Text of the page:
We started with an aluminium funnel situated between two forward facing sponsons of a trimaran hullform as per the pictures above and below. This configuration worked reasonably well in tests, sucking up plastic from our test tank and returning clean water to the basin. Though it soon became clear that improvements were needed in selecting the appropriate ratio of final filter mesh and area to pump capacity. We will concentrate on the hydrodynamics and design development of the collector head on this page, that is of course subject to funds becoming available for this necessary research.
This important research is needed to accelerate the technology to a more advanced stage of readiness, if it is ever to be deployable as an efficient ocean cleaning system.
IN LINE ASSEMBLY - The alloy collector head and hydrocyclones in series. Twin pumps pulled water through the system. The blocker was the ratio of final mesh to pump capacity. By selecting the wrong area and mesh size, we limited the efficiency of the system from the ideal. It may be possible to eliminate the final mesh altogether, or replace it with a variable mesh system. If using a mesh system, this would have to be self-cleaning and emptying. Marine biota would have to be removed in advance of this stage of filtration. Copyright photographs © Cleaner Ocean Foundation Ltd. All rights reserved, save for educational and research purposes.
CONSTRUCTION - In this photograph you can see how a mill is incorporated in the 2015 prototype collector head. The head worked well enough when tested in our small water basin, removing floating plastic from the water. If we are able to increase the sweep area using the same trimaran hull configuration, fleet operations will be that much more effective.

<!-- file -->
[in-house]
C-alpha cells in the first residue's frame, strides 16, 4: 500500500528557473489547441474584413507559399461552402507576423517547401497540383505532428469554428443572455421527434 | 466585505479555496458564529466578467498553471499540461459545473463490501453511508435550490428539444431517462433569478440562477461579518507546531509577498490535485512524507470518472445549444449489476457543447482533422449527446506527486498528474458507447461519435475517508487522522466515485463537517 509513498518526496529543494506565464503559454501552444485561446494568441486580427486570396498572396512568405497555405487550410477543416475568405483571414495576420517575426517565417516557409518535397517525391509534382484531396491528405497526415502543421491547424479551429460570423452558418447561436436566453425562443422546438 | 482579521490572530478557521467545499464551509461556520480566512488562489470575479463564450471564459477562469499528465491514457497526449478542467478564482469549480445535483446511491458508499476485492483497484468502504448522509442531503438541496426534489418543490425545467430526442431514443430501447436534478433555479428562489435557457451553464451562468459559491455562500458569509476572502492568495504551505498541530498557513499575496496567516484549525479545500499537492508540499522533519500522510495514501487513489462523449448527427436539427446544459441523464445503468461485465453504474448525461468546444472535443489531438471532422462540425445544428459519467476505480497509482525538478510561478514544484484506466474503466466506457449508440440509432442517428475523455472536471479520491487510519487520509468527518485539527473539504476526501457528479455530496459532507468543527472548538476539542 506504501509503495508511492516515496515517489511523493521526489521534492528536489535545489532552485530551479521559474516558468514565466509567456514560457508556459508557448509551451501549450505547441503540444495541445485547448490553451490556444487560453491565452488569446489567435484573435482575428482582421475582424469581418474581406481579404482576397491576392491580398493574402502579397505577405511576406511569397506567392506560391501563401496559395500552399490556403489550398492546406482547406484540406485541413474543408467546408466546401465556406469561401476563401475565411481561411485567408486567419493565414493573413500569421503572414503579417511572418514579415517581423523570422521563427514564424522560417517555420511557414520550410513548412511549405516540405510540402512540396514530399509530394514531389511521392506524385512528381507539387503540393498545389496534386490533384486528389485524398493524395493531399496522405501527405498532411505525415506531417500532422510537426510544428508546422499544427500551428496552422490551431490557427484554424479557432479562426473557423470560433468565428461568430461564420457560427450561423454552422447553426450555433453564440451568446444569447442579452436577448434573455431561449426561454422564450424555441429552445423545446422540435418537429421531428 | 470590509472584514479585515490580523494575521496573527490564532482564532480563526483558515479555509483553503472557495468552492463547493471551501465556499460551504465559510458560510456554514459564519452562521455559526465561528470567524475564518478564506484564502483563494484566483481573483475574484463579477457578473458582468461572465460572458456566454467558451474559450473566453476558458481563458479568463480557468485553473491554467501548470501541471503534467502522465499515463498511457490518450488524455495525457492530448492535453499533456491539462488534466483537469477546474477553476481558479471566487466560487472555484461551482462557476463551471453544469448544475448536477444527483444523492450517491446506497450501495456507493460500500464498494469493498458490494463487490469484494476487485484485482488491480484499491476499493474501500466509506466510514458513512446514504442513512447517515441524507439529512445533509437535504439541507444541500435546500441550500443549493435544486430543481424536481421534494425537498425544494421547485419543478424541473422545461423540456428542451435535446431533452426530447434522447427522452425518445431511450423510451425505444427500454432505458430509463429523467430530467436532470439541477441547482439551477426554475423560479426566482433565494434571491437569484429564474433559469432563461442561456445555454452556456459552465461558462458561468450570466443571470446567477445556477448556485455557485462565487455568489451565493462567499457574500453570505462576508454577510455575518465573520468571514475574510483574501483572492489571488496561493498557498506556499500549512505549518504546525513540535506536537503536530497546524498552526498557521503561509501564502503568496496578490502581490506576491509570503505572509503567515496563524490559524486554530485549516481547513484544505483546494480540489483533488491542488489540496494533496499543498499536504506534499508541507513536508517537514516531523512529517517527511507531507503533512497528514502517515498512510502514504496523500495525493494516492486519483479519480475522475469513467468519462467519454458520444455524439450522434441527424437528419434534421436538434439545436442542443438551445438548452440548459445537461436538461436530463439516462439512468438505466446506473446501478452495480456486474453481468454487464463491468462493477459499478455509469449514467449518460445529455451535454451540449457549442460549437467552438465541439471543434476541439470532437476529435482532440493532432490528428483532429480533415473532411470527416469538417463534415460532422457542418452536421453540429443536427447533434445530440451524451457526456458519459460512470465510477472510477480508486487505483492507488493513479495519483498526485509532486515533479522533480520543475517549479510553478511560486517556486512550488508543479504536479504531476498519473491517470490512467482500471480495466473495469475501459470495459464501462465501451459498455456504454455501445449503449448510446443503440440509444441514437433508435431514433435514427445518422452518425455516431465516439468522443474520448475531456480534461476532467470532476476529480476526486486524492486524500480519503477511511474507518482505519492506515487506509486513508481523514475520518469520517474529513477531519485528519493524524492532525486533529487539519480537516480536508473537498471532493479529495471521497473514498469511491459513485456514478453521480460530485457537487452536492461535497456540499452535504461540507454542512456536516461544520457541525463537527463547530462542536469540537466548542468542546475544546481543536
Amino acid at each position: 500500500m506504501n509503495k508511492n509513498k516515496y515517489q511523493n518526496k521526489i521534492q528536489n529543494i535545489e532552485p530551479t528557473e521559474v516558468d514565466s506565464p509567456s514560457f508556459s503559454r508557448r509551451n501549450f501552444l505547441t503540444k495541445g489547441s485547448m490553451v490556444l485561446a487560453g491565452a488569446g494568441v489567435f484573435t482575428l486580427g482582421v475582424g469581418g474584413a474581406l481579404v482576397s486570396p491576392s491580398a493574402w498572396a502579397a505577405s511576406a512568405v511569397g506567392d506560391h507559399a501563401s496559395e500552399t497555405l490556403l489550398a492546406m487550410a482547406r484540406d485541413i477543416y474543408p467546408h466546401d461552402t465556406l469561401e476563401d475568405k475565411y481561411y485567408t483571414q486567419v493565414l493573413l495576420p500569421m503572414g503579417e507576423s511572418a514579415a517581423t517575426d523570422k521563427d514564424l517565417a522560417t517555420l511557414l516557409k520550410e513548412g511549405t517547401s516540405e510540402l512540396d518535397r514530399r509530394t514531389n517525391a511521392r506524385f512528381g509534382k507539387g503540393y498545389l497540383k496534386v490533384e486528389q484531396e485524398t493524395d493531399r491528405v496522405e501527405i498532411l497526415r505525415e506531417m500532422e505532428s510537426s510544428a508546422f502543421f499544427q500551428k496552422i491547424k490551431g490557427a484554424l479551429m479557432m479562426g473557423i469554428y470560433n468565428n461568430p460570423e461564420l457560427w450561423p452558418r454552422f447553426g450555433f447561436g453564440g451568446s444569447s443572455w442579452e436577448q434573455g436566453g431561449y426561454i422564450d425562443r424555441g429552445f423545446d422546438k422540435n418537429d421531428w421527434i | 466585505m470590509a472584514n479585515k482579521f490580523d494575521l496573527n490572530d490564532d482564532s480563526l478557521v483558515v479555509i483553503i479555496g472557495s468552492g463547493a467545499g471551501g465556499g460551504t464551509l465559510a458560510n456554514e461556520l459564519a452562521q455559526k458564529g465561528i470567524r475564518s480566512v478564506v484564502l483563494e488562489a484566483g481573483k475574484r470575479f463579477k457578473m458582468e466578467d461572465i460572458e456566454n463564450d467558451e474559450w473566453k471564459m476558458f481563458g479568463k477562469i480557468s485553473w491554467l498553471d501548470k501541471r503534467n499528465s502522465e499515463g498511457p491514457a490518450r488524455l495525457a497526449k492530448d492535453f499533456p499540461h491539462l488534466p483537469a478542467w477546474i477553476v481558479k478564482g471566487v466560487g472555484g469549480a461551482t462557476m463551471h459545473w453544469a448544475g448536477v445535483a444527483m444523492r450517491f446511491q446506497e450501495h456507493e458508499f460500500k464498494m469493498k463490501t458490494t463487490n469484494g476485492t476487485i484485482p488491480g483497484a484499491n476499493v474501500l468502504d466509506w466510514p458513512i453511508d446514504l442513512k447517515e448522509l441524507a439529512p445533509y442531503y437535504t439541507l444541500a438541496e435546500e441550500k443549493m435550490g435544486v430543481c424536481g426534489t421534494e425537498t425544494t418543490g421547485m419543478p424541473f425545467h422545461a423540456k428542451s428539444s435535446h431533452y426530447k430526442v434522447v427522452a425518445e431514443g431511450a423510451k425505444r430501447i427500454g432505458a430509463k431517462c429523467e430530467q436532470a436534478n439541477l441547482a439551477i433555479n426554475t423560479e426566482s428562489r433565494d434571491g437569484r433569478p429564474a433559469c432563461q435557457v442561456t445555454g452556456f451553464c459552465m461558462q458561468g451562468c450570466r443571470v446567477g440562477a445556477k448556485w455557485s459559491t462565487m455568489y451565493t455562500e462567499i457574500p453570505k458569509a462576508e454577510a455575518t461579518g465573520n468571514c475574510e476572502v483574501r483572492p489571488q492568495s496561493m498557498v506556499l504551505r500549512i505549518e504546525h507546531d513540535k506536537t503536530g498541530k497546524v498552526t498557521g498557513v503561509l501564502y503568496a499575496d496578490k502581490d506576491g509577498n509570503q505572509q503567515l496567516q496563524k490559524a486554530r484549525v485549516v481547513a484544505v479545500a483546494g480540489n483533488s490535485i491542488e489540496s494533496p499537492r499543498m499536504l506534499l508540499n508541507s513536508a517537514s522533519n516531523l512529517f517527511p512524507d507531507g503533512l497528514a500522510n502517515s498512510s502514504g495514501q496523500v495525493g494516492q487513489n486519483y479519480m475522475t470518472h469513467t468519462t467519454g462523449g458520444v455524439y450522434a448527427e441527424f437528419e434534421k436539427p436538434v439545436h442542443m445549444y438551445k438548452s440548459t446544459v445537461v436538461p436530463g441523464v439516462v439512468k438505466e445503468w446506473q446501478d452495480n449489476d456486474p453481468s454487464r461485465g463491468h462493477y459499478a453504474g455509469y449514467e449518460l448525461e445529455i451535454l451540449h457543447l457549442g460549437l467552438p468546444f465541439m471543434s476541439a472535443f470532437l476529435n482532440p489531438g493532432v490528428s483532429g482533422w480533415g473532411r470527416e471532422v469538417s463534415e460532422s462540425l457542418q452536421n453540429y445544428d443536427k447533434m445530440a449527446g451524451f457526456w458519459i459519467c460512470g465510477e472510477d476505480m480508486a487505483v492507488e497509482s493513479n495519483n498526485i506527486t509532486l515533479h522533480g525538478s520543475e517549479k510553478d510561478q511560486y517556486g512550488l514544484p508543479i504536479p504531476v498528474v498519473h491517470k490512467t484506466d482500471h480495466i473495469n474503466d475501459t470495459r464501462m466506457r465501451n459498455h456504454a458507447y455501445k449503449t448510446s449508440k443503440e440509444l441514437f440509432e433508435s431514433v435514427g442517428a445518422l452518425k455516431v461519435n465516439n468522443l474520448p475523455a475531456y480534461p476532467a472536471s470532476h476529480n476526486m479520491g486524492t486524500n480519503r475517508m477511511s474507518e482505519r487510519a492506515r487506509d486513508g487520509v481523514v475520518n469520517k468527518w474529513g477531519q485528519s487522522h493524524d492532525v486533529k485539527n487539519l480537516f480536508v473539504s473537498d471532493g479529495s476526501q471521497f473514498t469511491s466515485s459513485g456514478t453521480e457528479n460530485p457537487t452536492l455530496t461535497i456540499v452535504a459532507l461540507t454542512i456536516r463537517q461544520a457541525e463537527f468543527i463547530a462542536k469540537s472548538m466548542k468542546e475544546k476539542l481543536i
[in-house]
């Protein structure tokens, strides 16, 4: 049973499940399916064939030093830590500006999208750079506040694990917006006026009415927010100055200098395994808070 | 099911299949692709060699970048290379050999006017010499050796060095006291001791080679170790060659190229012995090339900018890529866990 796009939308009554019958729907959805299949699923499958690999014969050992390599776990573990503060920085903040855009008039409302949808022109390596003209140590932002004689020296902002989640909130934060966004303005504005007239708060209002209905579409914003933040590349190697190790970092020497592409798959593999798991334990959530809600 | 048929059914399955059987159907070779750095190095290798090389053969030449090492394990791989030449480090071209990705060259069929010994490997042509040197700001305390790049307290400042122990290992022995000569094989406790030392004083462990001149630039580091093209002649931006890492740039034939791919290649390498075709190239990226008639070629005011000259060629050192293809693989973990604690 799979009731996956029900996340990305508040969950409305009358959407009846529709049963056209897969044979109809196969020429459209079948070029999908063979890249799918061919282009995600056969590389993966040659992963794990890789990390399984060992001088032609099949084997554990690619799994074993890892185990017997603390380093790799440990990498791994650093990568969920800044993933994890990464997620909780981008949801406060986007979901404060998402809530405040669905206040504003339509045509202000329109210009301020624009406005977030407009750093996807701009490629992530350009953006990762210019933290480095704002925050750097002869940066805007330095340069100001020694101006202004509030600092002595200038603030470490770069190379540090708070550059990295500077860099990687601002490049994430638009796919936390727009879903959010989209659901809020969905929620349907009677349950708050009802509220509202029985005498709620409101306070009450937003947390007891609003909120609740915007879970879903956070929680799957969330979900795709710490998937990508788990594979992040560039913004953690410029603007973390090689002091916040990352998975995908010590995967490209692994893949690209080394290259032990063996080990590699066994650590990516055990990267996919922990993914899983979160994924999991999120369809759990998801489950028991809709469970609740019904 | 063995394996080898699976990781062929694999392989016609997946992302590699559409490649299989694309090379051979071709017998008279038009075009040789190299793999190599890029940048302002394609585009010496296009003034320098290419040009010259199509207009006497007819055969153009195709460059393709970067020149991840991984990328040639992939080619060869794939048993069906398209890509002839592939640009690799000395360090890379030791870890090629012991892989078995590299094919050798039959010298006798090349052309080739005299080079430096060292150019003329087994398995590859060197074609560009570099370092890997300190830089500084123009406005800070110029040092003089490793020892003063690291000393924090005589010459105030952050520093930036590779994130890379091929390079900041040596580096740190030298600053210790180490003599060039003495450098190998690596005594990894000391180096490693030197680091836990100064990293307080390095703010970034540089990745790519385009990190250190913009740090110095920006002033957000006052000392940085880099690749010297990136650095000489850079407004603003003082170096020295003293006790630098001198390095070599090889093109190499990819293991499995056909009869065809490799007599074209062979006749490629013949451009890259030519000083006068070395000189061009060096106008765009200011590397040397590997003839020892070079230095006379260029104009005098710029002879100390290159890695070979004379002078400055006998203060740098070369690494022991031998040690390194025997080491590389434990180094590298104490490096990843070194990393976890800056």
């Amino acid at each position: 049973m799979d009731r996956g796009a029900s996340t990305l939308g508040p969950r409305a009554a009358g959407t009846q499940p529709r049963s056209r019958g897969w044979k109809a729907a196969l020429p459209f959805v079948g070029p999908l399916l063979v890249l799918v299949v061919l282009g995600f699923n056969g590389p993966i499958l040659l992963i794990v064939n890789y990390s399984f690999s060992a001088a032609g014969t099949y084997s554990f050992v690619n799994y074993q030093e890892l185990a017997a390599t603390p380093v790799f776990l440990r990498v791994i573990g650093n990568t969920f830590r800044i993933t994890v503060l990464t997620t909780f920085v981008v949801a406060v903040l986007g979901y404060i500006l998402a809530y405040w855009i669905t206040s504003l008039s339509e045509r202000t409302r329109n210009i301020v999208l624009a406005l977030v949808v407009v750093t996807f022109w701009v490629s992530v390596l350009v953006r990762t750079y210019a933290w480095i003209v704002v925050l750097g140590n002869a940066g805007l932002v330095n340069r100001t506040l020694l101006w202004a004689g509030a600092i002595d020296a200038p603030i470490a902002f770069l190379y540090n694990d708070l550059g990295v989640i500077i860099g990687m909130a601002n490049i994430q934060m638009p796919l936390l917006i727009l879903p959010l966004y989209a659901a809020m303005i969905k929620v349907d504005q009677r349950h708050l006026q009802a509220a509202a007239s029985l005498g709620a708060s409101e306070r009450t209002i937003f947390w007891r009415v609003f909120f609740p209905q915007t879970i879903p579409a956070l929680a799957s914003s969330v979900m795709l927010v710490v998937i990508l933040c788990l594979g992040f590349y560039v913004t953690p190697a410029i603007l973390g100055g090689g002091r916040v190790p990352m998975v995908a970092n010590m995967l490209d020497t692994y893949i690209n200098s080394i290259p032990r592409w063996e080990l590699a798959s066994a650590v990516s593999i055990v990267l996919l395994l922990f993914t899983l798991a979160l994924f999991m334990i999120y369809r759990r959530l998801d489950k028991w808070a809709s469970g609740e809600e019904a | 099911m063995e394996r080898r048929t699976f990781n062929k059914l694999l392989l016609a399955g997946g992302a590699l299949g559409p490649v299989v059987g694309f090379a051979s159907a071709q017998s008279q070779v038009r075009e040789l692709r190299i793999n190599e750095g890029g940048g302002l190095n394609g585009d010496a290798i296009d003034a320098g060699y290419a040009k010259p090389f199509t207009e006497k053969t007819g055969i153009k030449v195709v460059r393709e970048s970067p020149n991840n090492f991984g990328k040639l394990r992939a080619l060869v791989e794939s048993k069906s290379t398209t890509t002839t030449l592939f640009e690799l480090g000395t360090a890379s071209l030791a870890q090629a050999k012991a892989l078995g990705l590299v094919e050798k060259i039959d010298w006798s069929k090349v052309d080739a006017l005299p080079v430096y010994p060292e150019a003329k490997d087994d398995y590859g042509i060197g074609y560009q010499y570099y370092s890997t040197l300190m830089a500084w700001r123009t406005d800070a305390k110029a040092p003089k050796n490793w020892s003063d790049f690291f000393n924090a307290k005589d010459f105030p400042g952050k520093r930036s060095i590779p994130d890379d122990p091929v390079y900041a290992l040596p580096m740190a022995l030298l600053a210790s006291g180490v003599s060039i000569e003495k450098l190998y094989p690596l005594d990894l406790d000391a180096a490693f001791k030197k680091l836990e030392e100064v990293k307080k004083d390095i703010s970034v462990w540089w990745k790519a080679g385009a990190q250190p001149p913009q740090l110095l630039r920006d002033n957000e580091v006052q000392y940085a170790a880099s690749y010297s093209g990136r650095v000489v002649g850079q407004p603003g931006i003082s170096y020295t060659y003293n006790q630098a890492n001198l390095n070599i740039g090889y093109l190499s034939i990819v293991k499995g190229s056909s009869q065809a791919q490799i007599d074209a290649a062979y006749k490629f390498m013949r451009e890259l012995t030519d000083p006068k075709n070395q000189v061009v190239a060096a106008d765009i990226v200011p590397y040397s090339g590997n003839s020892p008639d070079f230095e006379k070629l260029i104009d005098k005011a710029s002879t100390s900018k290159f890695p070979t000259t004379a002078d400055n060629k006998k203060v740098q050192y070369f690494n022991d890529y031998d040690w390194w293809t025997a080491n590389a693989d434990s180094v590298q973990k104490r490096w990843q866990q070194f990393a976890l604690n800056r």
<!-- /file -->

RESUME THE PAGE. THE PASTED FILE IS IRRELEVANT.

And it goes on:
INFOGRAPHIC - Though not the actual layout of the machinery, this diagram makes it easy to understand the three basic stages of filtration to be employed by a SeaVax ocean dustcart, with the third stage of filtration optional, but we believe advantageous.
TRL SCALE - The TRL scale is a metric for describing the maturity of a technology. The acronym stands for Technology Readiness Level. The scale consists of 9 levels. Each level characterises the progress in the development of a technology, from the idea (level 1) to the full deployment of the product in the marketplace after level 9.
LINKS & REFERENCE
MARINE LIFE - This humpback whale is one example of a magnificent animal that is at the mercy of human activity. Humans are for the most part unaware of the harm their fast-lane lifestyles are causing. We aim to change that by doing all we can to promote ocean literacy to help reduce our plastic, food and carbon footprints.
This website is provided on a free basis as a public information service. Copyright © Cleaner Oceans Foundation Ltd (COFL) (Company No: 4674774) 2018. Solar Studios, BN271RF, United Kingdom. COFL is a charity without share capital. The names Amphimax™ RiverVax™ and SeaVax™ are trademarks.